What is equity financing? (Advantages and disadvantages)

By Indeed Editorial Team

Published 12 April 2022

The Indeed Editorial Team comprises a diverse and talented team of writers, researchers and subject matter experts equipped with Indeed's data and insights to deliver useful tips to help guide your career journey.

Companies of all sizes and stages of growth may require raising capital at some time. There are different ways to do this, the main two of which are debt (taking out a loan from a bank or lender) and equity (seeking investors to invest in the company in exchange for a share of the profit). If you're interested in a career in investment, banking, finance or business, it can be useful to understand what equity financing is and how it works. In this article, we define the term and explain the advantages and disadvantages of equity investment for businesses.

What is equity financing?

If you're a small business owner or manager or you're interested in a career in finance and investing, you might be wondering what equity financing is. This is simply when an investor gives money to a company in exchange for shares, which they may later be able to sell for a profit if the company grows in value is equity financing. Investors also sometimes receive dividends, which are a portion of the company's profit paid out on a quarterly, biannual or annual basis.

Equity financing can be an attractive option for businesses looking to raise capital, and unlike a loan, it doesn't come with an obligation to repay the money. Since investors only get a return on their investment if the company does well, it's also in their interest to support the company's leadership team to help the company grow. This means that companies can get access to investors' expertise and knowledge and their money.

Related: How to become a private equity associate: a complete guide

Advantages of equity financing

There are many advantages of equity financing for companies who want to raise capital, including:

  • Freedom from debt: By opting for equity financing instead of taking out a loan, companies can focus on growth without the burden of monthly repayments or costly interest charges.

  • Possibility of raising more capital: Companies can generally raise larger amounts of capital with equity finance than with debt.

  • Business experience, contacts and skills: Some investors bring added value to the companies they invest in, in the form of their business expertise, skills and useful contacts they may have made over a long career.

  • Possibility of follow-on funding: Often, investors prepare to provide additional funding in the future as the company grows.

Disadvantages of equity financing

Equity financing also has disadvantages compared to other methods of raising funds. For example:

  • Potential loss of control: Since investors own part of the company after they invest in it, some company leaders worry about losing control over how their business runs.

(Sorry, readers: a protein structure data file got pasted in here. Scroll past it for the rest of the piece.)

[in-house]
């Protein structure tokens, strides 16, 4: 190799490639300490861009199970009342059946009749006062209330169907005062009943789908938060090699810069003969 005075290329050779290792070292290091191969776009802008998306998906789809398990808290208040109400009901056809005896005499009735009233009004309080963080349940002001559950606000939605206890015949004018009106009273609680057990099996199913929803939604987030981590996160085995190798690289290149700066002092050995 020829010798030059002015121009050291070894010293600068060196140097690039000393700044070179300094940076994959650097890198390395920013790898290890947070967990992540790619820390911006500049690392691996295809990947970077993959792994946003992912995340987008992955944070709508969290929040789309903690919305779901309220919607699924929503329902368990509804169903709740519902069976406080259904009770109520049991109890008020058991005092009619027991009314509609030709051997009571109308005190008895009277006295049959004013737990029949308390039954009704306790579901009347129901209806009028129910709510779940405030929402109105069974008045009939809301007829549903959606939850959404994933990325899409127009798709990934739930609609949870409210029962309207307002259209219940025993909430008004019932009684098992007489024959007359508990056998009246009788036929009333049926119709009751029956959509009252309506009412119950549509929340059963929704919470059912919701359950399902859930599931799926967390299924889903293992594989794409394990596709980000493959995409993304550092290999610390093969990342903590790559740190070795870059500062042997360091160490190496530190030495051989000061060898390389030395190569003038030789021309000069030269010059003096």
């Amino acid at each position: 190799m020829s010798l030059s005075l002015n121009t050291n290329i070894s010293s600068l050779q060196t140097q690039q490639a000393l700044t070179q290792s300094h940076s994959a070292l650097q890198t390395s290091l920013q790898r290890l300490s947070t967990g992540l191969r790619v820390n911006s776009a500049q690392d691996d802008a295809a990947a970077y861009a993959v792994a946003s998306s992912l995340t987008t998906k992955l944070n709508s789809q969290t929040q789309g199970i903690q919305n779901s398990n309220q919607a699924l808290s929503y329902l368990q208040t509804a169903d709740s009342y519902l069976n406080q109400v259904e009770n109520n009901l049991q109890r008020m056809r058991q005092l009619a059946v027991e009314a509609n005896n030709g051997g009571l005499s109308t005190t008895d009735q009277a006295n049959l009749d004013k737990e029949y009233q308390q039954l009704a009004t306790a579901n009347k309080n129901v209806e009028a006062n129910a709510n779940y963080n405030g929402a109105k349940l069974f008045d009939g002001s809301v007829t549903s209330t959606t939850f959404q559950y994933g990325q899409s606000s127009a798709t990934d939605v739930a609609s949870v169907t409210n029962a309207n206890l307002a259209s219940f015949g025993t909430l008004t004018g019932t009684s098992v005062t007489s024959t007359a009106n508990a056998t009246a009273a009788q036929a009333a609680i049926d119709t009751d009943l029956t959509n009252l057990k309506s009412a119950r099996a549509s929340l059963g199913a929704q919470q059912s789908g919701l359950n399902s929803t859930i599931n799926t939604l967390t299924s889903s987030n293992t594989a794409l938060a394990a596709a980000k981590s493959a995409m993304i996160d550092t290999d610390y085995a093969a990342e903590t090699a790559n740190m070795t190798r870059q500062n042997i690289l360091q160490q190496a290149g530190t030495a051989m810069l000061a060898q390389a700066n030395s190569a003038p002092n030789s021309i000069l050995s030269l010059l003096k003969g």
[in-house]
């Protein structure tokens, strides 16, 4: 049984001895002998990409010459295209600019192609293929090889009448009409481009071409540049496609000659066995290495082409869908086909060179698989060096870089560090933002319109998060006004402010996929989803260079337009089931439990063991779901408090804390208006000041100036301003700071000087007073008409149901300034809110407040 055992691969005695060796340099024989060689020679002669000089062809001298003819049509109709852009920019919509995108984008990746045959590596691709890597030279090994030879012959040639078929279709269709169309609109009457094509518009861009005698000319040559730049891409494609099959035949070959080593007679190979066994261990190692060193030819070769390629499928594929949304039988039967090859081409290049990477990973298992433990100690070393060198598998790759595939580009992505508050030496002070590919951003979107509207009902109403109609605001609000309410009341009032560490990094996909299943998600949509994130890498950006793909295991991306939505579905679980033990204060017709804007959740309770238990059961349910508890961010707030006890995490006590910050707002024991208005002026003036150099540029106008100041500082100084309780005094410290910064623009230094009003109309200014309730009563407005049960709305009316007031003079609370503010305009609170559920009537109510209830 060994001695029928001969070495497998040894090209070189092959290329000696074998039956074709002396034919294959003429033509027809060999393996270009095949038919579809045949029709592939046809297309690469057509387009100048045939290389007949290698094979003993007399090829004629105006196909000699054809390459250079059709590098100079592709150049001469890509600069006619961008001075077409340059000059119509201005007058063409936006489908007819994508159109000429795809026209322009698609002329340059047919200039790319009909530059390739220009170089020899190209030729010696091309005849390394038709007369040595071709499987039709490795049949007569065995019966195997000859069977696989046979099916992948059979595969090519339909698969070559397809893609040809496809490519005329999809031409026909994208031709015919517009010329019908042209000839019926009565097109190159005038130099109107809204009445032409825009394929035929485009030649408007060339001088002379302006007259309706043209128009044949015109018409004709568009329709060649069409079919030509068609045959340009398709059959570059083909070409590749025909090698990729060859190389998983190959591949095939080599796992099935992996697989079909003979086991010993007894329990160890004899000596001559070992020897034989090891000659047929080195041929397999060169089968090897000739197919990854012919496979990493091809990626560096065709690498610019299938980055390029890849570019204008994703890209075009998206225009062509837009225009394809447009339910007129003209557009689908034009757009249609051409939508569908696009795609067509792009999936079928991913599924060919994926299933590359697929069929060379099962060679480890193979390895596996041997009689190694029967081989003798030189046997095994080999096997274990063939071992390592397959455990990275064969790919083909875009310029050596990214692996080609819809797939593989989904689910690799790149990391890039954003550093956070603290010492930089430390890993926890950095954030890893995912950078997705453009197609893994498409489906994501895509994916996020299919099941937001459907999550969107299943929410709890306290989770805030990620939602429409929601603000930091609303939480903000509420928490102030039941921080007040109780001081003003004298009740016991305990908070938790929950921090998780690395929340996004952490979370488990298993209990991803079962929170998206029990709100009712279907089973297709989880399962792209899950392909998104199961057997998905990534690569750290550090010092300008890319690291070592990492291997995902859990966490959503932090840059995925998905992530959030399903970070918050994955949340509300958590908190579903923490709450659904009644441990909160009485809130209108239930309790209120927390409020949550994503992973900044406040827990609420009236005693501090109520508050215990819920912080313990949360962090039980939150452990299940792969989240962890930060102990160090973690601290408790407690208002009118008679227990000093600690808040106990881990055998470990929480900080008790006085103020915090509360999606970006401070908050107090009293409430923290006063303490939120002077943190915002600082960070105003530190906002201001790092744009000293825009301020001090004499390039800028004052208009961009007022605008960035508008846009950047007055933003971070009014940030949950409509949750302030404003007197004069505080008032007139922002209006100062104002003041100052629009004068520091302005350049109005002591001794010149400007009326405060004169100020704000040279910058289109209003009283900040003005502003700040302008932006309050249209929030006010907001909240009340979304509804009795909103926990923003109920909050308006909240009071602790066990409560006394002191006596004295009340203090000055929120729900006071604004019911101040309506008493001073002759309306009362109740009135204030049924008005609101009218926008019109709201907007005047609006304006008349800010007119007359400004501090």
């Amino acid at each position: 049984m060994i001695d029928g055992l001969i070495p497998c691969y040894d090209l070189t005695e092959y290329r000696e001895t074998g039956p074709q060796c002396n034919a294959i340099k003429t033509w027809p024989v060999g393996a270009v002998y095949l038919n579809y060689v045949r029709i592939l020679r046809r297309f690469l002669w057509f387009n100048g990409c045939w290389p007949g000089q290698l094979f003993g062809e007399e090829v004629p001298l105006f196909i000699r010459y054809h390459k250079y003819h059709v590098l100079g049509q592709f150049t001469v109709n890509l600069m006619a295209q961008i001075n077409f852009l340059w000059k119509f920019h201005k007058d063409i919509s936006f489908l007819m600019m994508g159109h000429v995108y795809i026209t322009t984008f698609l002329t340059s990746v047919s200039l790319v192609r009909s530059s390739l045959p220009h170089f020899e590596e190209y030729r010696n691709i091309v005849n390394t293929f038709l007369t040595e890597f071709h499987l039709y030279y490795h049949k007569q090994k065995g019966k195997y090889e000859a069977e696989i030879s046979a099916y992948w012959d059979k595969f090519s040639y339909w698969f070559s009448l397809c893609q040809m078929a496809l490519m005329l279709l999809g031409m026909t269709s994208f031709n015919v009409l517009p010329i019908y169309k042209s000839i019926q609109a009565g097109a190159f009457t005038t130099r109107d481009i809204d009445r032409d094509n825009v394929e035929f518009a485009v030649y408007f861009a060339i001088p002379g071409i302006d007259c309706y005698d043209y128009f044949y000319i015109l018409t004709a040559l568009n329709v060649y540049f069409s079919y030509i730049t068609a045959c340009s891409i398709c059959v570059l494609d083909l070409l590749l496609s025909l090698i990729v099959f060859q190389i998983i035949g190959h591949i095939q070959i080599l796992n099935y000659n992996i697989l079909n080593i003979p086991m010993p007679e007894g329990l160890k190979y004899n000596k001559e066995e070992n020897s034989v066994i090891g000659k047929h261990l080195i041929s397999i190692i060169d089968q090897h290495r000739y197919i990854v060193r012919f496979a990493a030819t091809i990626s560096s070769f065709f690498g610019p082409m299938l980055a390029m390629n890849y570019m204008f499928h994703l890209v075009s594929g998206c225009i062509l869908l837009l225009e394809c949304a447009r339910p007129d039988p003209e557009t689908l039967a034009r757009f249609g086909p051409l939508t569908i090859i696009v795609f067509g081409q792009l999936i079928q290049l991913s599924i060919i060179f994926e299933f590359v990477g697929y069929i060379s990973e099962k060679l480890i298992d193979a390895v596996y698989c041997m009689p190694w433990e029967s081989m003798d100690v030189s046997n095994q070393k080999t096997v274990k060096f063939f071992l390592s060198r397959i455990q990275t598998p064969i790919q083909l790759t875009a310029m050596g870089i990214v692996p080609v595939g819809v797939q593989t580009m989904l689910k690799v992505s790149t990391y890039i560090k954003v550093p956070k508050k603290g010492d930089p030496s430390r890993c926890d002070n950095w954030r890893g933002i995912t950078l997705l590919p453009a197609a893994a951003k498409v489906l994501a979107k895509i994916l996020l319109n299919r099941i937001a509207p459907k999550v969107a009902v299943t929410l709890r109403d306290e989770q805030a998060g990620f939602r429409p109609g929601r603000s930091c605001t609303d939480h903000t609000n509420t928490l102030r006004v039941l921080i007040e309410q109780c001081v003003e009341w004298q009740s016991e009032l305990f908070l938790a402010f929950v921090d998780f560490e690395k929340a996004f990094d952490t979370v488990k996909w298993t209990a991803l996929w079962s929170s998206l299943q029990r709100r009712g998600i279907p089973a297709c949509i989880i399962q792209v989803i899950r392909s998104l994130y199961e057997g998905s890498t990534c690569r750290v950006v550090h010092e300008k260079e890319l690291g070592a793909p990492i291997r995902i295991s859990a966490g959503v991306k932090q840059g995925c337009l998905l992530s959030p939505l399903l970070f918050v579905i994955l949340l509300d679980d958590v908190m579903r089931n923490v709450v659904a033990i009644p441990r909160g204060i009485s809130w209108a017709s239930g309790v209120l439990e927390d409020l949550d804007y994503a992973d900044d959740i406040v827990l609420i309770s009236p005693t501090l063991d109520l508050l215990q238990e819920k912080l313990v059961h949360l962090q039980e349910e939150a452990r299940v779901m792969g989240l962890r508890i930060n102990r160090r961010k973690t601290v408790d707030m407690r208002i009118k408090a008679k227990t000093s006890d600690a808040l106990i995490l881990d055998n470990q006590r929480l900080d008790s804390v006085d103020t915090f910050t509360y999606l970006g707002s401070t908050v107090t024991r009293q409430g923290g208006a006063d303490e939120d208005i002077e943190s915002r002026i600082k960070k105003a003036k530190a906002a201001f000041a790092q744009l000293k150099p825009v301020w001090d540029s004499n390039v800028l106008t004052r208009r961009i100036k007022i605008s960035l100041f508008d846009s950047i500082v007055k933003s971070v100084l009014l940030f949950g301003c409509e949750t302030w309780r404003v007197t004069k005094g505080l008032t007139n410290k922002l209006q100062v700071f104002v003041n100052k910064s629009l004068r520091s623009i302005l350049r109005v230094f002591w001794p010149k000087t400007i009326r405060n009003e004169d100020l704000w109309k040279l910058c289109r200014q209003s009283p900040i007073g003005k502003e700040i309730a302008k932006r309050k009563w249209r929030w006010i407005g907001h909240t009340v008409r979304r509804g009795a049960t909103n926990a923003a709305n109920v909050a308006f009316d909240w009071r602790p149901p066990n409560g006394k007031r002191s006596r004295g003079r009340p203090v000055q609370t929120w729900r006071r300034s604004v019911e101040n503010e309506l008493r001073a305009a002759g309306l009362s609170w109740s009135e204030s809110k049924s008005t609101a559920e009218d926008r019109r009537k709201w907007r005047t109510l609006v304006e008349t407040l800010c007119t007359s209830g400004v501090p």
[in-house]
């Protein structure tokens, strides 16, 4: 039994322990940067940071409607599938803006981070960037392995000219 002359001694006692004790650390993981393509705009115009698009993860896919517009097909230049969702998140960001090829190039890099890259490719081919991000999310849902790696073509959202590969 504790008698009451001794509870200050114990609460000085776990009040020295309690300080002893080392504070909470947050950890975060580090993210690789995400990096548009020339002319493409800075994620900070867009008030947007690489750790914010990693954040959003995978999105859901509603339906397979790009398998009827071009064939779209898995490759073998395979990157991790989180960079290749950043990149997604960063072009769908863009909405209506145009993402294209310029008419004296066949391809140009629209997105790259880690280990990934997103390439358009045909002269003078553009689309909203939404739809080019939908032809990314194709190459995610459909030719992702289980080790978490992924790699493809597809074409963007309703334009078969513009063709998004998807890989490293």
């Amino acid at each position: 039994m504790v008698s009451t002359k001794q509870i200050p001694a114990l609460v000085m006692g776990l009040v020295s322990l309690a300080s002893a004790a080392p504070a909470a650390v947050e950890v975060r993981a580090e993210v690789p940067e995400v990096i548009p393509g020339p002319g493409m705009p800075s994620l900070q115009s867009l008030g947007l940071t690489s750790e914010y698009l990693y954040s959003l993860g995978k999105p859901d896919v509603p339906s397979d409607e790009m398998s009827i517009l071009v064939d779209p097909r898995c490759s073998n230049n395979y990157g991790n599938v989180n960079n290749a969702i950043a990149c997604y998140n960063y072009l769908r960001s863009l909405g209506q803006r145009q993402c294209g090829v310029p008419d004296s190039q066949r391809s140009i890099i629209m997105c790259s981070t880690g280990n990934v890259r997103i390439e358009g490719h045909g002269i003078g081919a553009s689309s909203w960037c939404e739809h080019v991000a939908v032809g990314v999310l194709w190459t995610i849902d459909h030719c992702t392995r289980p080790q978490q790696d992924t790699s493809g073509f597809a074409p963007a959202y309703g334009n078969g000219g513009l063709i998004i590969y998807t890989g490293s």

• Requirement to split profit: Companies might split their profits with their investors, although this could be worthwhile in exchange for the financial value and expertise they bring.

  • Time-consuming process: Raising the funds required can take several rounds of investment and can be a time-consuming process for companies compared to taking out a loan.

What types of companies use equity financing?

While equity financing can be a great way of raising capital without the obligation of debt, it's not the right choice for every company. Here are some situations when it might be a good idea for a company to seek equity funding:

Early-stage companies

Companies in their early stages may find it harder to get a bank loan than more established companies because they rarely have much of a financial track record. Even if they receive loan approval, they're likely to be able to raise much more capital through investment than through debt. For example, tech startups in the early stages might have plenty of intellectual assets, but few tangible assets they could use to secure a loan. At the pre-revenue stage, investment can get companies off the ground and help them to cover expenses such as research and development.

Established companies with plans for growth

When companies are planning a significant period of expansion, they might require raising significant capital to achieve their goals. Sometimes, this might require more funds than they could secure with a loan. For example, a company might seek to operate in a new market, develop new products or simply expand its operations. In this case, equity finance would allow them to get the funds they need without having to make loan payments, which could hinder their potential for fast growth.